Excerpts from Jim Conrad's
Naturalist Newsletter

from the September 8,  2008 Newsletter issued from near Sabacché, west-central Yucatán, MÉXICO

The most graceful, prettiest-flowering street tree in Sabacché right now is the one shown below:

Lebbeck-Tree, ALBIZIA LEBBECK, flowering

This same species is much planted in Mérida and other Yucatec towns. Northern visitors mostly notice it during the winter/dry season when the trees are loaded with foot-long fruiting pods that dry to a brown, shiny state, and when the wind blows the seeds inside rattle. But, now, it's the fragrant, greenish-yellow, egg-size, powder-puff flower clusters that catch your attention. If you've ever known a woman who'd powder-puff herself with scented talc, you might think of her when you walk by this tree, its honeyed scent pooling in its shadows.

It's the Lebbeck-Tree, ALBIZIA LEBBECK, a native to tropical Asia and northern Australia. The species is planted widely throughout the world's tropics and can grow to 50 feet high (15 m). "Lebbeck" is its Arabic name. I wish I knew how this Asian tree with an Arabic name came to be so common in the Yucatán that even in a little Maya village like Sabacché it occupies an honored spot, shading a good part of the town park. Its shadows provide one of the main firewater-sipping spots for the town's men.

You might recognize the genus name, Albizia, as being the same as that to which North America's much-planted and often invasive Silk-Tree or "Mimosa" belongs to -- that tree being Albizia julibrissin. Silk-Trees produce fuzzy flower clusters like those in the picture, but they're pink. Both species bear twice- pinnately compound leaves, but the Lebbeck-Tree's pinnae are larger and less numerous than the Silk-Tree's, so the feathery effect isn't as conspicuous.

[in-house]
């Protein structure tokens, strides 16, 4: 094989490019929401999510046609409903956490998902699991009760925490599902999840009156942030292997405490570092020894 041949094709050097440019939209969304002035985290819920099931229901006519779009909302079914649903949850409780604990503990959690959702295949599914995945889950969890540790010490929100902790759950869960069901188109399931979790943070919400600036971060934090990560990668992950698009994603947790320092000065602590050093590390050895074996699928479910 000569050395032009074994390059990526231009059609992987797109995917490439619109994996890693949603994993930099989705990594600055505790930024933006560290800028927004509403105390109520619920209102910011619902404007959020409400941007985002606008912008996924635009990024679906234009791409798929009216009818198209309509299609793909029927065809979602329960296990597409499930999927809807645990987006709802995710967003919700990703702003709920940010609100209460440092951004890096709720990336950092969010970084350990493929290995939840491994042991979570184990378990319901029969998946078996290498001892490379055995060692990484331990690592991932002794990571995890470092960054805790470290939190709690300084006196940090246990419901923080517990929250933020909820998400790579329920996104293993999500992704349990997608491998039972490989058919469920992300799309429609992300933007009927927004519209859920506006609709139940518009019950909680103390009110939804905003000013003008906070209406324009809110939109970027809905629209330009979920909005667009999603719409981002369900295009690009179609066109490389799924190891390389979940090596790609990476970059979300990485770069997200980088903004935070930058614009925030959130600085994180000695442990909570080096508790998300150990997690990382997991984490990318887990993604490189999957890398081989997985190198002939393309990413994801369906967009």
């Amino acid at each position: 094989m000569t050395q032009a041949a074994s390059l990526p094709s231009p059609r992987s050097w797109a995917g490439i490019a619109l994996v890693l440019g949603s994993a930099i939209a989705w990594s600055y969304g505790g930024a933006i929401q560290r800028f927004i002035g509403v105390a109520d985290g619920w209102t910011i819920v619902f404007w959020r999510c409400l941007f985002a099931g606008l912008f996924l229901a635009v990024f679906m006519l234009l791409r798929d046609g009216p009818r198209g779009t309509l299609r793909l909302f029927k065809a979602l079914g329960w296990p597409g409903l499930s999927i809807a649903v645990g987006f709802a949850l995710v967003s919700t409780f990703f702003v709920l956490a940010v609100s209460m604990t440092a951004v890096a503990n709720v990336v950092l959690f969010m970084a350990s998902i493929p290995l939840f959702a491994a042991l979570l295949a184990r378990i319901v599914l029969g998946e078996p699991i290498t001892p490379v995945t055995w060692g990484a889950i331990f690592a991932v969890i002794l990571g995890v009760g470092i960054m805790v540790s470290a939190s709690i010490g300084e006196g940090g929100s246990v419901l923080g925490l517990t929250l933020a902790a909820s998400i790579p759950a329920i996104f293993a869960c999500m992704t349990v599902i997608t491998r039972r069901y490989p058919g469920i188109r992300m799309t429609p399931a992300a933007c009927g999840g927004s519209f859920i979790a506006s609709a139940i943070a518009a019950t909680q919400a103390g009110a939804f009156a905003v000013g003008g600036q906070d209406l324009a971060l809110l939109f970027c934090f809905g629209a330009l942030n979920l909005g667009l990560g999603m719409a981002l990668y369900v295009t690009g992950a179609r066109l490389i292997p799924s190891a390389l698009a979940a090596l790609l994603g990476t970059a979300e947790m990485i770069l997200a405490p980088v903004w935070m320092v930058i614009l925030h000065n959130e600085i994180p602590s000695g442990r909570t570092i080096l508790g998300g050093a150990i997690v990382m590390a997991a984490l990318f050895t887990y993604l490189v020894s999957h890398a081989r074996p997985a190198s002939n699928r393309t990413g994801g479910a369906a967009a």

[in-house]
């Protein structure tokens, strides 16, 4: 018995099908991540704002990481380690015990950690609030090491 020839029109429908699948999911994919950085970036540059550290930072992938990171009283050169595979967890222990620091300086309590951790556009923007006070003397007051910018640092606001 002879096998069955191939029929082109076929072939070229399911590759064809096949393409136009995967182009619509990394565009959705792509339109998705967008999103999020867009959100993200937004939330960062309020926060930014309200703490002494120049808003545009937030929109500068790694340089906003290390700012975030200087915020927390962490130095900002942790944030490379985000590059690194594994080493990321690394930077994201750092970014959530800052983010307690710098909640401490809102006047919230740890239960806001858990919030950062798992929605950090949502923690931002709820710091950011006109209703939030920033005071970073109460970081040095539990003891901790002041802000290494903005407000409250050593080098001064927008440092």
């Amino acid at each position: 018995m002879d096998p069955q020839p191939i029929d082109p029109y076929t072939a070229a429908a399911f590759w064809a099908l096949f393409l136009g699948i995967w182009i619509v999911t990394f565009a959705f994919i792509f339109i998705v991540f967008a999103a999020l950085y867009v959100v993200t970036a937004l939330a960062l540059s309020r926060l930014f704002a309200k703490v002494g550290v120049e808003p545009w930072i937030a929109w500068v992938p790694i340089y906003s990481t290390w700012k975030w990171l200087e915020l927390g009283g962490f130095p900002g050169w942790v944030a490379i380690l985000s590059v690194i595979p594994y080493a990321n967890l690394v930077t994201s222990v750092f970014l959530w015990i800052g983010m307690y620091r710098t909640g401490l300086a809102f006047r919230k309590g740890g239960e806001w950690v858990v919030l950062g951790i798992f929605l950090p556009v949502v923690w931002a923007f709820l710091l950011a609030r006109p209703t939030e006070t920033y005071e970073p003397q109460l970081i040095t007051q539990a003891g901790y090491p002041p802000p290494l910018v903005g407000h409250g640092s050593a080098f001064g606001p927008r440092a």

In the flower clusters the slender, fuzzy items are the male parts, the stamens, each one topped by a tiny anther that opens to release pollen. In the picture the stamens in some flower clusters are drooping and turning brown after their blossoms have been pollinated, and the stamens are no longer needed.

How is an Albizia different from an Acacia, which also produces powder-puff-like flower clusters, more than ten male stamens per individual flower, and feathery leaves? In Albizia flowers, the stamens' filament bases are united to one another, while in Acacias, they aren't. Moreover, both Albizia and Acacia differ from the genus Mimosa in that Mimosa blossoms bear ten or fewer stamens. In this area where so many Albizia, Acacia, Mimosa and species of other look-alike genera occur, you just have to memorize these differences, and hope the tree you're wondering about bears flowers!

Whatever the details of its anatomy and taxonomy, the Lebbeck-Tree is one of those beings with such innate dignity and graciousness that you just feel good in its presence.

from the April 18,  2010 Newsletter issued from Hacienda Chichen Resort beside Chichén Itzá Ruins, central Yucatán, MÉXICO

In counterpoint to the Pink Tabebuia's current peak of gorgeousness, another frequently planted street tree in Mérida currently catches your attention because it looks so scruffy. You can see what I mean below:

Lebbeck-Tree, ALBIZIA LEBBECK, fruiting

That's a Lebbeck-Tree, ALBIZIA LEBBECK, completely leafless but absolutely burgeoning with 10-inch-long fruits. Since the mimosa-like genus Albizia is in the Bean Family, the fruits are legumes. A close-up of many dried-out legumes hanging, rattling in the wind, their beans clearly visible within the pods, is below:

Lebbeck-Tree, ALBIZIA LEBBECK, legumes or pods